The ball is in your court, Coach.:)


Bubble-Sizing the Economy — The Fed Has Done It Again!

Well, it’s official. Figures released by the Fed last week indicate that the total net worth of U.S. households has set an all time record in 2013 in terms of both nominal and constant dollars. In 2013 alone , total net worth climbed by $10 trillion from $70.86 to $80.66 trillion, the largest annual increase in household wealth in U.S history. More to the point, in 4Q 2013 household wealth adjusted for inflation — i.e., the constant-dollar value of financial assets plus the value of residential real estate net of all debt owned by U.S households–shattered the old record set in 1Q 2007 at the height of Greenspan’s bubble economy.

Household Net Worth

In the past year this asset bubble has been led by the skyrocketing stock market which has set record highs. Over 2013, the value of household-owned corporate equities increased by 34% to a record $14 trillion and mutual fund shares increased by 27% to a record $7 trillion. Even housing prices rose by 11.6%, adding another $2.3 trillion to household wealth. This artificial wealth bubble has been induced by the Fed’s policy of flooding financial markets with money while maintaining interest rates at super-low levels. It has failed abysmally to stimulate consumer spending, job creation, and economic growth via the “wealth effect” beloved by Greenspan and Bernanke. Ironically, what Fed policy under Bernanke has done is to put the U.S. economy in the improbable position where another financial crisis appears likely to occur without first producing even the illusion of prosperity and economic growth among the average American.

Meanwhile Janet Yellen denies to all and sundry that there are bubble-like conditions developing in asset markets. The world’s super-rich do not appear to be listening, however. Last week it was reported that the 167,669 ultra-high net worth individuals (UNHWI), a category covering those people who have accumulated over $30 million in net assets excluding their principal residence, experienced an increase in their combined net worth to $20.1 trillion in 2013, up from $19.5 trillion in 2012. In 2013, the UHNWI, most of whom are from Asia or the Middle East, were busy plowing their wealth into global commercial real estate. They spent a combined $11.2 billion on hotels, office buildings, warehouses, and shops, up from $7 billion in 2012. The average price of an office property rose from $63.9 million in 2012 to $162.7 million in 2013. The latter price is more than double the price of an office property at the height of the bubble in 2007. Unlike our bubble-denying Fed chairman, the super rich are giving us a hint at where the growing asset bubble will manifest itself next.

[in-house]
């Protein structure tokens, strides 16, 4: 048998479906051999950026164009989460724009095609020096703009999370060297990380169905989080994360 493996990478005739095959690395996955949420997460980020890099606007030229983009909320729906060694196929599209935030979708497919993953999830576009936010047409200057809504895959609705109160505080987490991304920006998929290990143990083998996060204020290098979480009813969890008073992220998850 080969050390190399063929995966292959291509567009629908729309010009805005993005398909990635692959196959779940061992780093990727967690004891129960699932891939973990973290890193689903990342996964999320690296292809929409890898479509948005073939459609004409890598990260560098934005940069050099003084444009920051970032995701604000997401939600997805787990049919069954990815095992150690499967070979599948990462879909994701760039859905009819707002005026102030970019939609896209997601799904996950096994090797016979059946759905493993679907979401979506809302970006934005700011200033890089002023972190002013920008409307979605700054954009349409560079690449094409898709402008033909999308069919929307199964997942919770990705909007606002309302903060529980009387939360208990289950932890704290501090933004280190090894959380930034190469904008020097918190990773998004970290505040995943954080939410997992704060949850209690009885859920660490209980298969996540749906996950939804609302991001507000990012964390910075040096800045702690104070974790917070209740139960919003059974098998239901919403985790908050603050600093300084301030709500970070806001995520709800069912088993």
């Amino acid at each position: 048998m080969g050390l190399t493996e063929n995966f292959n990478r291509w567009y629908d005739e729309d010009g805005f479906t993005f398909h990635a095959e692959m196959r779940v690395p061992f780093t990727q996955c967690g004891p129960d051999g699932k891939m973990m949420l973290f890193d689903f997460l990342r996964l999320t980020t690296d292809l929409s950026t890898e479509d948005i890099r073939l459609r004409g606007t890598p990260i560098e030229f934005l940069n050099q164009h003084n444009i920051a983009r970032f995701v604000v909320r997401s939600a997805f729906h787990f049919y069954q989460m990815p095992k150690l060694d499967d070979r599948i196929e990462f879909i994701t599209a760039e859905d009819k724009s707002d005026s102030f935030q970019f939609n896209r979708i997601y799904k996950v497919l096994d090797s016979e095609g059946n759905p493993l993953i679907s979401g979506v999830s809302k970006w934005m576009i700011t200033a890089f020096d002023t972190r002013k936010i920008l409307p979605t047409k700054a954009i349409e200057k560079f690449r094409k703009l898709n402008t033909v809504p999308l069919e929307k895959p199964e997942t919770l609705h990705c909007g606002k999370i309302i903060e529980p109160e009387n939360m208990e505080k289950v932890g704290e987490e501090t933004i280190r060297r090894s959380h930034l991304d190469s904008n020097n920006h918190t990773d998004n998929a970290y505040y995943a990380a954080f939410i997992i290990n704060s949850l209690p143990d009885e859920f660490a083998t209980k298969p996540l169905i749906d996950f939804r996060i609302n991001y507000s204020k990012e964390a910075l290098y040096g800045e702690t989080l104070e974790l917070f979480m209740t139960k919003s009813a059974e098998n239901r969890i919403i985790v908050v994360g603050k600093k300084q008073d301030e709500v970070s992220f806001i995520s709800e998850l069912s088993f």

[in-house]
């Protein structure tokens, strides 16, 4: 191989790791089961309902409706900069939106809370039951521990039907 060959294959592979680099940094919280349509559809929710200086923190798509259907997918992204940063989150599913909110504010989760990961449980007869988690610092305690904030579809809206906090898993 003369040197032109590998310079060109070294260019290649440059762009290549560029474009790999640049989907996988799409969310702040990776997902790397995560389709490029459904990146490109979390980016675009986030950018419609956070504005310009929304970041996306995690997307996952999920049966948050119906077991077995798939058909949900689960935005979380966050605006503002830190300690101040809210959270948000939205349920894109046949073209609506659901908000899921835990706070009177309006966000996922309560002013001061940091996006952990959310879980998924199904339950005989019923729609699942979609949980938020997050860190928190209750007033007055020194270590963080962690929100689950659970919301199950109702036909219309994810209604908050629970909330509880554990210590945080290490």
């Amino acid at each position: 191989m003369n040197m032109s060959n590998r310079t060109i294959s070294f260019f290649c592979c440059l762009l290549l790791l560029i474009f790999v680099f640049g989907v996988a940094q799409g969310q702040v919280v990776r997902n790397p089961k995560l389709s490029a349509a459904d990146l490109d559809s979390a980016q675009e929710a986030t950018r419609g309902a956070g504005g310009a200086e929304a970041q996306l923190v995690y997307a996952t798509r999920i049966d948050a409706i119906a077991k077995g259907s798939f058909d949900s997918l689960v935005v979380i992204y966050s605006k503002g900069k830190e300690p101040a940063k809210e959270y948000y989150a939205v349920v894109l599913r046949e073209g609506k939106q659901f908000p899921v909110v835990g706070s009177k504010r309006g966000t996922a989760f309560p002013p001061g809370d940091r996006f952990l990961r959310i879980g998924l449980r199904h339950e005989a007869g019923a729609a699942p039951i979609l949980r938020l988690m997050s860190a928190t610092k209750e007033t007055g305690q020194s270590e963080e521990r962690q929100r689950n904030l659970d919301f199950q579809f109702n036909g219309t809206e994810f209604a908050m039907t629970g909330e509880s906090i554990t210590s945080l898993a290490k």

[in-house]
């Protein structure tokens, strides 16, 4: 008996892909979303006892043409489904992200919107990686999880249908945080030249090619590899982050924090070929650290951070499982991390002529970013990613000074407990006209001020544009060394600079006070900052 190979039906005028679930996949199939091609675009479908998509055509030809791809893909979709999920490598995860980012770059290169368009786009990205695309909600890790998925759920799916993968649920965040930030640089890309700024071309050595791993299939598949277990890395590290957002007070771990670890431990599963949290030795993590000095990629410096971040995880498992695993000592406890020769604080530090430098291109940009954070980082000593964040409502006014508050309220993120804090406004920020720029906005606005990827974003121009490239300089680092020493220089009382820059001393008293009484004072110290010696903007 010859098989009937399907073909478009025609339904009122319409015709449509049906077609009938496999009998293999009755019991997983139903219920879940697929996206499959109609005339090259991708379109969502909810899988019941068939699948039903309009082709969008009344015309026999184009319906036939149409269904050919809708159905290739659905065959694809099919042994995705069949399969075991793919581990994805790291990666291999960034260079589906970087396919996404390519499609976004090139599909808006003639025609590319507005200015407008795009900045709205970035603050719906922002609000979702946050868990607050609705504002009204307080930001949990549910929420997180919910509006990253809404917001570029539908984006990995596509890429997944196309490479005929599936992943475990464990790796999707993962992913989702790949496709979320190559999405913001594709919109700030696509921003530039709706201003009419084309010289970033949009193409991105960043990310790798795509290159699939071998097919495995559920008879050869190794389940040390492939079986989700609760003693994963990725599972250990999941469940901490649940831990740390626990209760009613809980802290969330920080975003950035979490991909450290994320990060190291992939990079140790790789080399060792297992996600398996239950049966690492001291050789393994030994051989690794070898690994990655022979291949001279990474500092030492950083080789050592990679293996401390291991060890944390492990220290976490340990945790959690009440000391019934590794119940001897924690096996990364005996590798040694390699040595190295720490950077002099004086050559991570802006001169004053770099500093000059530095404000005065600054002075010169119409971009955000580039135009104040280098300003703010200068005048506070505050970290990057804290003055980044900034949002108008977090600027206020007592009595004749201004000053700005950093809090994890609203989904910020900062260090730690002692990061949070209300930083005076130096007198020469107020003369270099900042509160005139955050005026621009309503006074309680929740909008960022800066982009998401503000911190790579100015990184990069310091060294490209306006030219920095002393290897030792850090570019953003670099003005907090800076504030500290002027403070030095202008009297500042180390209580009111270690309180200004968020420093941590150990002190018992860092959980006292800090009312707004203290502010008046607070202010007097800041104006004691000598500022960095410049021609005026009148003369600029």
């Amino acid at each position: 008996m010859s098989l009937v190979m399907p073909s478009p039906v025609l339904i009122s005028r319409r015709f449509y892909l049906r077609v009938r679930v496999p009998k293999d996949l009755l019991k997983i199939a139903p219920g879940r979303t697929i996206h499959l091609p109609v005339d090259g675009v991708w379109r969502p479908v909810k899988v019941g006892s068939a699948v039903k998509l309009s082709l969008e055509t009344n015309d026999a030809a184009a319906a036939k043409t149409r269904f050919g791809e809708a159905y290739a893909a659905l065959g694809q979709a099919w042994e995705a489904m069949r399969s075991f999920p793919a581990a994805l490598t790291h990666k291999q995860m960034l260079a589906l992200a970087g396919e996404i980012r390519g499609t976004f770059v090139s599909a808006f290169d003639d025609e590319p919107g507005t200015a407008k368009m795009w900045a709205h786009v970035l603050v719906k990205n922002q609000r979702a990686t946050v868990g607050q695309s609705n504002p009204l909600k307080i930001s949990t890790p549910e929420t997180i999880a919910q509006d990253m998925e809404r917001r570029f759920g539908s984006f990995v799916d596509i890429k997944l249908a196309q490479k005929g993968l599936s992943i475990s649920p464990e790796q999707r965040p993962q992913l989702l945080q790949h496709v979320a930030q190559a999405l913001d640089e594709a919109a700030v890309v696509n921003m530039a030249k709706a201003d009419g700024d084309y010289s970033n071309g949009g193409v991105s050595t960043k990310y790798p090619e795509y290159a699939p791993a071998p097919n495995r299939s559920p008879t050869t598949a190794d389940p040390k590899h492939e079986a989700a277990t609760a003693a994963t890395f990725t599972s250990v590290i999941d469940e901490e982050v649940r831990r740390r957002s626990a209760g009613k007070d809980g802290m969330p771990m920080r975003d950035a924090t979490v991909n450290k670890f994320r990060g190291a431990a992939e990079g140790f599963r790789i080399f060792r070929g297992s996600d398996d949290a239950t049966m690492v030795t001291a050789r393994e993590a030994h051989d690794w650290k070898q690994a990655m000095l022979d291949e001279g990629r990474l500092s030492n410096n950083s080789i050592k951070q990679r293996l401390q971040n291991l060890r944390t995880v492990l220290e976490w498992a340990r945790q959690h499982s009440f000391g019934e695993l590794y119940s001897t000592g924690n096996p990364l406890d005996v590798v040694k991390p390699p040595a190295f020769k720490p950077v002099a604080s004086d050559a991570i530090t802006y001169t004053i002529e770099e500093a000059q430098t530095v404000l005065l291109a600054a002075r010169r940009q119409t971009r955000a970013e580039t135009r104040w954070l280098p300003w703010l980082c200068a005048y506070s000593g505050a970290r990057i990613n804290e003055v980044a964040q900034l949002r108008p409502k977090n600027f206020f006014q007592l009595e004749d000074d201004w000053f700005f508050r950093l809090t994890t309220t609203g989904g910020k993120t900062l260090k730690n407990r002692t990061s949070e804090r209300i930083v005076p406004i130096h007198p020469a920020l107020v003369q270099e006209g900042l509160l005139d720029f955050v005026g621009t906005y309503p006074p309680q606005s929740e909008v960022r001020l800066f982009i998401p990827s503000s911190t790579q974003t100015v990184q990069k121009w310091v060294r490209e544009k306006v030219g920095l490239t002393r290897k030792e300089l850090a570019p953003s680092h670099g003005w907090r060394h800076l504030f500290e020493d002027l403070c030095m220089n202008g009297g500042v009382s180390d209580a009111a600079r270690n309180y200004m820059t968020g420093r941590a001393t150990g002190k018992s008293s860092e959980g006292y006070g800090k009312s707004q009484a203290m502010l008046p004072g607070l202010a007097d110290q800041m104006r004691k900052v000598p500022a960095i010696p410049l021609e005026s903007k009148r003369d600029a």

Academic Papers Filled With Nonsense–Literally

2168191635_6f1a83b18bApparently, it does not take much Artificial Intelligence to flummox academic scientists.

In 2005, three MIT graduate students developed a simple computer program that generates gobbledygook texts. They then added their names to one of them and submitted it as paper to an academic conference. It was quickly accepted. The heroic hoaxsters then offered the nonsense-generating program, SCIgen,  free for download–and evidently scientists have been making widespread use of it ever since. Two weeks ago  Nature reported that the German academic publisher Springer published 16 papers created by SCIgen.  100 more nonsense papers generated by the program were published by the Institute of Electrical and Electronic Engineers (IEEE).

Now befuddled conference organizers and referees–the experts designated to spot nonsense in their own academic specialties–can breathe a sigh of relief. A French researcher has created a program to help them identify papers authored by SCIgen and made it free to download. But such relief may be short lived. One of the creators of SCIgen, Maxwell Krohn, foresees an “arms race” in which ever more sophisticated computers programs are able to spew out better and better fake papers that other computer programs are created to ferret out. Nevertheless, Krohn does not regret his creation in the least, declaring:

I’m psyched, it’s so great. These papers are so funny, you read them and can’t help but laugh. They are total bull*$%&. And I don’t see this going away.

HT to Lew Rockwell. (Photo credit.)

Restaurants Charge Customers for Obama Care

Obamacare surchargeSome restaurants in Florida and California have tacked on a surcharge to their diners’ food and beverage bills to help defray the looming costs of the Affordable Care Act.  The Gator’s Dockside chain of restaurants  in Florida has  added  a 1 percent surcharge while Republique, a trendy restaurant in Los Angeles, is increasing patrons’ tabs by 3 percent.  A sign in a Gator’s Dockside restaurant advises customers:

The costs associated with ACA compliance could ultimately close our doors.  Instead of raising prices on our products to generate the additional revenue needed to cover the costs of ACA compliance, certain Gator’s Dockside locations have implemented a 1% surcharge on all food and beverage purchases only.

Half of the Gator Group’s 500 employees work full time and the company opted for  the surcharge in lieu of avoiding the costs of Obamacare by reducing the hours of these employees so that they qualify as part-time.  The company estimates the costs of extending Obamacare to their full-time hourly employees, who currently do not receive any health benefits,  to be $500,000.  The surcharge is expected to to raise $160,000.